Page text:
Astronomy Projects

Discovering telescopes and deep sky objects - Introduction to Faulkes Telescopes
Understanding the universe through colour - Astronomical imaging with
Uncovering the nature and lives of stars - Star Cluster Photometry with

One of the key features of the research-based science education Space to Grow project is that your students can have access to the Faulkes professional astronomical telescopes, and to real data to help them explore concepts and methods in the same manner as a professional astronomer.  The projects are scaleable from relatively short explorations in a classroom setting to multiple term individual research projects.  After the introduction to broad concepts and methods in astronomy (which covers large elements of the Stage 5 and 6 curriculum), it is possible for students to potentially contribute to, or lead, some new research of their own.  This research would be on unstudied or previously little-studied objects, and therefore could be published in the scientific literature as new discoveries or updated studies.


The initial project to undertake is Discovering telescopes and deep sky objects - Introduction to the Faulkes Telescopes, which introduces the idea of the telescopes and motivates the students to learn more, while completing the initial surveys

The natural follow-up is Understanding the Universe throuch Colour - Astronomical imaging with, where students explore the astronomical images and create a motivational 'pretty picture' in exactly the same way as a professional astronomer does.  This also provides experience with the software to be used at a deeper level in other projects.

After the introductory projects, students can then move onto a 'core' project.  Uncovering the nature and lives of stars - Star Cluster Photometry with (SCP) can be run as a very short version of 3 periods up to as many as 12 or more periods.  This currently forms the core of the Space to Grow project, covering the Stage 5 and Stage 6 'Cosmic Engine' and 'Astrophysics Option' components of lifecycle of stars.  The higher the grade of the students the longer this project can run, to provide deeper learning.  It can also form the backbone of an 'independent research project' at any stage.  It also covers multiple other curriculum items listed in the project itself.

schoolboys At the end of a core project, there is an 'exit' class where students undertake the post surveys.  This provides us with an overview of how well the project worked and the information we need to return an assessment of the students back to the teacher.

We are currently developing further 'core' projects, the first of which will be on Planetary Nebulae.  For those students who are particularly keen to study another aspect of astronomy now covered by these materials such as galaxies or variable stars, we can also potentially support a variety of independent research topics using the Faulkes Telescopes - just let us know!

Due to their large overall size (nearly 1 GB), the materials for each of these projects are best mailed to you on USB.  Our partner schools can receive these free of charge for the duration of the project funding. Alternatively, we can provide a link for you to download the materials if you have sufficient bandwidth. For either method, please contact us and provide an address for us to send out the materials or link as necessary.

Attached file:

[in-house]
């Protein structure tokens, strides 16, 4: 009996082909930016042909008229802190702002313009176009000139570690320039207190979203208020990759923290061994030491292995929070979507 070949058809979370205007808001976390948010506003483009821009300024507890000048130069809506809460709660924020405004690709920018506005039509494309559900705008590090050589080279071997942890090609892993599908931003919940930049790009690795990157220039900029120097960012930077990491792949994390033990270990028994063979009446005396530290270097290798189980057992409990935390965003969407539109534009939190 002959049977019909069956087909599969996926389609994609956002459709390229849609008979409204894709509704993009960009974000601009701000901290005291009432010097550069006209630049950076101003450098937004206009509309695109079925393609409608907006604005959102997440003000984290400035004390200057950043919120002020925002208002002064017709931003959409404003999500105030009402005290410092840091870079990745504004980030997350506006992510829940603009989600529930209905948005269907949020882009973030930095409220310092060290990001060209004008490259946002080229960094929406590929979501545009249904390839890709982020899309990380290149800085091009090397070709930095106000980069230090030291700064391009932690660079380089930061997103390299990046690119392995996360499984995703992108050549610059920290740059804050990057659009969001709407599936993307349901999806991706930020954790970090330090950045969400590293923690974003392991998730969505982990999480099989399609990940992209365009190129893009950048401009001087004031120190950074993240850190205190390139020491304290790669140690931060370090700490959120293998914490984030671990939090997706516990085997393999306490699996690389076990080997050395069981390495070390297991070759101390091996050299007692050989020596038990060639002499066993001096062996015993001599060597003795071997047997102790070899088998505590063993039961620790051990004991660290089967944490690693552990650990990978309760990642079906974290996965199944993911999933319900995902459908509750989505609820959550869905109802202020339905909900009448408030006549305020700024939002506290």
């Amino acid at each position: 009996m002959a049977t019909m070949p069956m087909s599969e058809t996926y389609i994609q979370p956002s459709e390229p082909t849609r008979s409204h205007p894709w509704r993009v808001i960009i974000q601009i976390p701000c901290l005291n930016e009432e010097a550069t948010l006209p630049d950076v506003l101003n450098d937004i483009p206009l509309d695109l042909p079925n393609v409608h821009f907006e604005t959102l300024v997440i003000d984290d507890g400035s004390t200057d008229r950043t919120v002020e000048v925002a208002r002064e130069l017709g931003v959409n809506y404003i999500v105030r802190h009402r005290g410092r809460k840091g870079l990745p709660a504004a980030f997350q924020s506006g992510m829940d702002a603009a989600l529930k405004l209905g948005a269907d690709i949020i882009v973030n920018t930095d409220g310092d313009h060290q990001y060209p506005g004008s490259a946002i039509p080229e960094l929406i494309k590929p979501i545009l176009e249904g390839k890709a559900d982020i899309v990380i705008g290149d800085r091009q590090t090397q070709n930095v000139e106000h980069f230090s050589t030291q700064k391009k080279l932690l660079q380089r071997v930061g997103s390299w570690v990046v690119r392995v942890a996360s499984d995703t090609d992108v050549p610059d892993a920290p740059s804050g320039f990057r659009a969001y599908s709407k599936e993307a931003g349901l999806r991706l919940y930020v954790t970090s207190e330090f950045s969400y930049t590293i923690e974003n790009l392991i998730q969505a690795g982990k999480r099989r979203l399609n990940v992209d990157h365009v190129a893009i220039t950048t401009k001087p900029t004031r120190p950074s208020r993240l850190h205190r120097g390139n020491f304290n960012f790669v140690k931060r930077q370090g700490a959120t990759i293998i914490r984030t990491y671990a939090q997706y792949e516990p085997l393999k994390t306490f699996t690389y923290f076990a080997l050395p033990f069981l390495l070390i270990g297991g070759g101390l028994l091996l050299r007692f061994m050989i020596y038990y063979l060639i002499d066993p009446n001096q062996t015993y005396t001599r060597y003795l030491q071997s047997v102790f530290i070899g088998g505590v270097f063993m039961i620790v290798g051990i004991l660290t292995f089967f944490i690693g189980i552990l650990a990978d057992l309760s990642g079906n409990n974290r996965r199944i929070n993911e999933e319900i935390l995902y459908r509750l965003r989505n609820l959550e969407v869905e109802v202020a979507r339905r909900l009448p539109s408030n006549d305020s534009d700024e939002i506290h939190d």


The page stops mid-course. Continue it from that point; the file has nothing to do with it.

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Discovering telescopes and deep sky objects - Introduction to the Faulkes Telescopes and


Students will gain a broad conceptual understanding about how telescopes work with particular attention to the Faulkes Telescopes. It also provides a general introduction to the Space to Grow project and contains links to the pre-surveys that need to be completed at this stage.

This project should begin to engage students in the possibility of doing real science with these large telescopes and motivate them to interact with the projects that follow.

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Understanding the universe through colour - Astronomical imaging with



Students are introduced to both astronomical images and the analysis tools used to process them through the creation of a colour image. They have a choice of multiple objects to image, including the chance to collect their own colour images.

Image 1: How a colour image is constructed from 4 broad-band filters, which result in a colour composite when overlaid

Image 2: How an image is constructed from 7 broad-band Filters from ultraviolet (left) to infrared (right) Images credit HST

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Uncovering the nature and lives of stars - Star Cluster Photometry with


This project is currently the ‘core’ project of the Space to Grow materials. It deals with many of the concepts covered in Hertzsprung Russell Diagrams (or H-R Diagrams) through the use of Colour Magnitude Diagrams of clusters. It is designed to have multiple exit points to assist teachers/ facilitators in catering for both different year levels and for the range of student abilities within a class from a minimum of 3 periods to 12 or more.

Previous results from students/teachers can be seen on the this page.  The introductiory video on open clusters, with Fred Watson, provides an overview of what they are and describes the sort of information we can obtain from researching them can be accessed from here.

Images: Michael Fitzgerald, Colour Magnitude Diagram of NGC654 created by students.

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